one is the litigation strategy to define the worst -- the aclu is doing some of that, there's other organizations doing that, i think that's really important. the other thing we haven't talked about yet, but that is the press, if you think about all the amazing stories the press has done since november. and i understand there's a lot of heartburn about the press before, but i think it does underscore, when our founders thought about checks and balances and separation of powers, they also thought about this first amendment, this idea that the press was going to keep our executives and our congress on their toes and report. it has been breathtaking what we have been seeing, so i think supporting journalism is supporting the constitution of the united states. >> in following up on that i want to say one of the things
that's impressed me enormously in this time, is that traditionally very conservative journalists, commentators, including people like george will and david brooks terrific being able to call this administration. i would not have expecteded that. i think they deserve a lot of credit for doing that. the other thing, ultimately, a lot will depend on republicans who control the house and senate. whether they actually step up and meet their constitutional responsibilities and obligations to look out for the best interests of our nation rath eth rather than operating the political operatives. we're not seeing that. over here. >> right here. >> could you comment on the ab lis ligs of cameras sometimes audio
in spicer's press conferences? >> saves us from having to listen to it? i don't know. >> what's it going to do to "saturday night live"? >> yes, over here. >> got it. >> yes. we assume that everybody in washington is working for the best interest of the country, do you think mitch mcconnell in the thinks he is doing is working for the interest of the people? >> our founders didn't
anticipate political parties when they thought about checks and balances, so that has contributed to large number of problems here as the gentleman before was saying. if the democrats did even one one billion of what telling russians about the israeli spy and all that, any part of this, there would be impeachment proceedings like before within a millisecond. i think there is a real problem, a real double standard here. it is a threat to institutional democracy. no question b about it. >> over here. >> good morning. i teach at a school in san diego with a fairly sizable muslim population. i'm wondering p if there's anything else you might want me to share with my students to help them understand the supreme court's recent decision.
>> i guess i'd like to share with them that hundreds of members of congress have said this isn't who we are. 167 biggest technology companies have said this isn't who we are. that dozens of top national security administration officials from both, from both parties, people like hayden and like that, have said this is not who we are. that this president doesn't speak for what our institutional values have been. and what they will be. >> even when they prove russian collusion, what happens in the rule of law? i mean, if trump gets impeached because of something related to that is one thing, but is it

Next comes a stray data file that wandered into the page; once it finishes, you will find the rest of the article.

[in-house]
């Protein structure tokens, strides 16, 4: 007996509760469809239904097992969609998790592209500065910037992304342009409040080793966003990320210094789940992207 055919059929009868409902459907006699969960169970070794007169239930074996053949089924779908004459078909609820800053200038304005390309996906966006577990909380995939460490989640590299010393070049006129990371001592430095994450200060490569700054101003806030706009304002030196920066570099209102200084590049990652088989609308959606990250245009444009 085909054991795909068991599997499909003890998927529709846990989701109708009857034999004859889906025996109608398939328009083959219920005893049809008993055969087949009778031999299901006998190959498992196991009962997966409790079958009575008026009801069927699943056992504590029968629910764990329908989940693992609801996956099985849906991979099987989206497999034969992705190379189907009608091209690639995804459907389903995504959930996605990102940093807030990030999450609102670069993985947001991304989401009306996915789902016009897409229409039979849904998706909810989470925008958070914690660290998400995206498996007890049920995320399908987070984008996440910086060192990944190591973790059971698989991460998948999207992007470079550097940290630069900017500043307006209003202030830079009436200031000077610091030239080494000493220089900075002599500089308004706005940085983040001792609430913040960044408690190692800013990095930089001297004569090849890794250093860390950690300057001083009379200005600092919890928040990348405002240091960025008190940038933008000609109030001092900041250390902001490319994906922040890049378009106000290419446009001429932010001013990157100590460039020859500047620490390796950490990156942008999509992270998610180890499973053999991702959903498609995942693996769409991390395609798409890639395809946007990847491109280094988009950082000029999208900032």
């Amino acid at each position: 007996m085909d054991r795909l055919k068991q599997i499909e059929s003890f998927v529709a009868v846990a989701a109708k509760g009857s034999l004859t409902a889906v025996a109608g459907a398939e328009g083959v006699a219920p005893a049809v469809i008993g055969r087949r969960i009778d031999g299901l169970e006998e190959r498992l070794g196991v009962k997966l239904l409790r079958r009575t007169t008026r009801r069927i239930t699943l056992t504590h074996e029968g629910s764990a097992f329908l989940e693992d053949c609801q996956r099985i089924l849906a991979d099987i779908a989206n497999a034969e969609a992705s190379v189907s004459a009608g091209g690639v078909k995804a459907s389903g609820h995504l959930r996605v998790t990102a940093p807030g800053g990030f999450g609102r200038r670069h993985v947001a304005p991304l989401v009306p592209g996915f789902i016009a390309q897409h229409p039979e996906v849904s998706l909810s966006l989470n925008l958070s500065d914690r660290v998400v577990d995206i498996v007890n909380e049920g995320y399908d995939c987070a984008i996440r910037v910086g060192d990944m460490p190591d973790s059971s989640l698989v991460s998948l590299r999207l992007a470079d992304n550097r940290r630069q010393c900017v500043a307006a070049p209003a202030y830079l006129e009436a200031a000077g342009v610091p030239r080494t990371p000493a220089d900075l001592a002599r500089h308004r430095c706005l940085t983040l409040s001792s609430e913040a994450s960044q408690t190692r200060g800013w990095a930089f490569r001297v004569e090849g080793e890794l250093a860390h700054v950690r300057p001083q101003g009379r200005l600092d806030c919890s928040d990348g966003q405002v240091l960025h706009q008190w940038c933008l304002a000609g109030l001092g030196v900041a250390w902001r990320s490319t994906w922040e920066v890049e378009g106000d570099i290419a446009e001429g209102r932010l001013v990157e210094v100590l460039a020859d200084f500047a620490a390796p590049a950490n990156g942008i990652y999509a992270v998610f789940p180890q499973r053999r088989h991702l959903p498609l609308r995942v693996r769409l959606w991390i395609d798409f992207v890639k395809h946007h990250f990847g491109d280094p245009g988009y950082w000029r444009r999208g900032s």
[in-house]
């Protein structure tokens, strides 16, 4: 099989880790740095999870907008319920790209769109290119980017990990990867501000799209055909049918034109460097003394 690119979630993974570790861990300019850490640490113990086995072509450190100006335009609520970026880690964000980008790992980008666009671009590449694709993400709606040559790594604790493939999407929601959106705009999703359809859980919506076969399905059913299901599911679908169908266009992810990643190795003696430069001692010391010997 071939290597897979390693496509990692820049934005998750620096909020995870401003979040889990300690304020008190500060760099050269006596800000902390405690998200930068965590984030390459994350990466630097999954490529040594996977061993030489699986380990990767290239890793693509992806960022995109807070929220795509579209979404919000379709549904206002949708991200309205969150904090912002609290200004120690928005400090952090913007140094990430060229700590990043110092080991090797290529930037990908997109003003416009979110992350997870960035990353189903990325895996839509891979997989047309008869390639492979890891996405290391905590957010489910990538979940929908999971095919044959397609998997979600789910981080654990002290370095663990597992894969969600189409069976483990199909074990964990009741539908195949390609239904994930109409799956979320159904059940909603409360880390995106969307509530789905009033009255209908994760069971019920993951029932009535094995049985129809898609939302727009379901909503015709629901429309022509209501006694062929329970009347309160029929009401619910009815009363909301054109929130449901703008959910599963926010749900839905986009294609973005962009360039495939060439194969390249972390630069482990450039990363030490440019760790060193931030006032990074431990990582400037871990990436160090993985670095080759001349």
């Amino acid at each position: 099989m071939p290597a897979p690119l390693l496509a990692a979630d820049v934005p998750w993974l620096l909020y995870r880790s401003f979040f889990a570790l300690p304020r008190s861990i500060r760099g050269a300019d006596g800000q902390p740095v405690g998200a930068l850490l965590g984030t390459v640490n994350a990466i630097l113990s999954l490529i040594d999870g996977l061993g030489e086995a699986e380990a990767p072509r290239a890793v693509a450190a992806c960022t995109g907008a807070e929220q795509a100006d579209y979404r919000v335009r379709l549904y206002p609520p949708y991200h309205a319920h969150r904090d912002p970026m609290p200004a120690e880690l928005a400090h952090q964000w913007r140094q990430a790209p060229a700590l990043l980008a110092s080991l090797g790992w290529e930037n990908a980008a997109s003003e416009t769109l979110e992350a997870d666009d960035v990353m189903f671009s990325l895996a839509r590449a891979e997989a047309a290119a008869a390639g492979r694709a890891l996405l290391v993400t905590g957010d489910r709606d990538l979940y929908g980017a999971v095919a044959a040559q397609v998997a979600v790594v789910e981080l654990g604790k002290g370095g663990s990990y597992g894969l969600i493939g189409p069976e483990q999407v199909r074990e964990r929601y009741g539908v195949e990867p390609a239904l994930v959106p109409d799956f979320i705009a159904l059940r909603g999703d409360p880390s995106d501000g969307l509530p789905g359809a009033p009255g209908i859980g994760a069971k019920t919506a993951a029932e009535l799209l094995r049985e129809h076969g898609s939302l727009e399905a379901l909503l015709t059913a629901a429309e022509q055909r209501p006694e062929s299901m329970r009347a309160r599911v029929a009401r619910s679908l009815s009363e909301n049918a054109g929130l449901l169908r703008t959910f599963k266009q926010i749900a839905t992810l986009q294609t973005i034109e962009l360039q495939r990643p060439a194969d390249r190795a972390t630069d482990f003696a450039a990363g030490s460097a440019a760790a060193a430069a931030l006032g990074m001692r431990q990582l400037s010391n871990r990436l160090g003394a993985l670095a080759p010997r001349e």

pence fruit of the poison tree and what would happen? what happens to the laws that trump has signed and the supreme court and all that? >> we have like 15 seconds. >> i think only law professors could answer that question. >> the laws are still going to be in effect. there's a presumgts of regularity. in terms of pence, i suspect thon how this plays out. but you know, i think he's probably off from these other things.
to portland, oregon as we explore its rich history and literary culture. saturday at noon eastern, we'll visit the city of book, covering an entire city block. we'll go inside the to see its vast collections and learn abl about history of one of the world's largest independent bookstores. >> when we first moved in, berp sa,000 square feet of books and now, we're 75,000 retail quar feet. we hear that quite often that this is a resource for them. >> she shares her personal antd professional journey as an african-american growing up in oregon with her book, remembering the power of words, the life of an oregon activist, ledge is later and community leader. >> knowing that we, that i could be a part of the march and
demonstrations and conversations that went on in our local community was very, the word i would use now is is empowering. that's what it was. and connected to what was happening all those many, many miles away. on sunday, we'll step inside the historic pettic mansion built in 1914. the home belonged to the former owner and publisher of the oregonion newspaper and his wife! he worked there for number of years. proved himself invaluable. he kept it going. the owner was rather distracted with politics. he owed henry lot of back wages, so in 1860, thomas drier decided to give the paper to henry for back wages. so henry became the owner of the newspaper. turned it into a success. invested in a lot of real estate
as the town grew. was able to eventually build a house as grand as this one. >> watch the city's tour of portland oregon saturday at noon eastern and sunday at 2:00 p.m. on americhistory working with o cable affiliates and visiting cities across the country. coming up this afternoon here on cspan 3, sarah sanders and treasury secretary will be taking questions at the white house press briefing. we'll go there live when it starts at about 2:00 p.m. eastern and president trump and vice president pence will mark energy week with remarks at the department of energy starting at 3:15. on tuesday, rick perry talked about the administration's agenda for the department of energy at the white house press briefing. here's a look. >> thank you.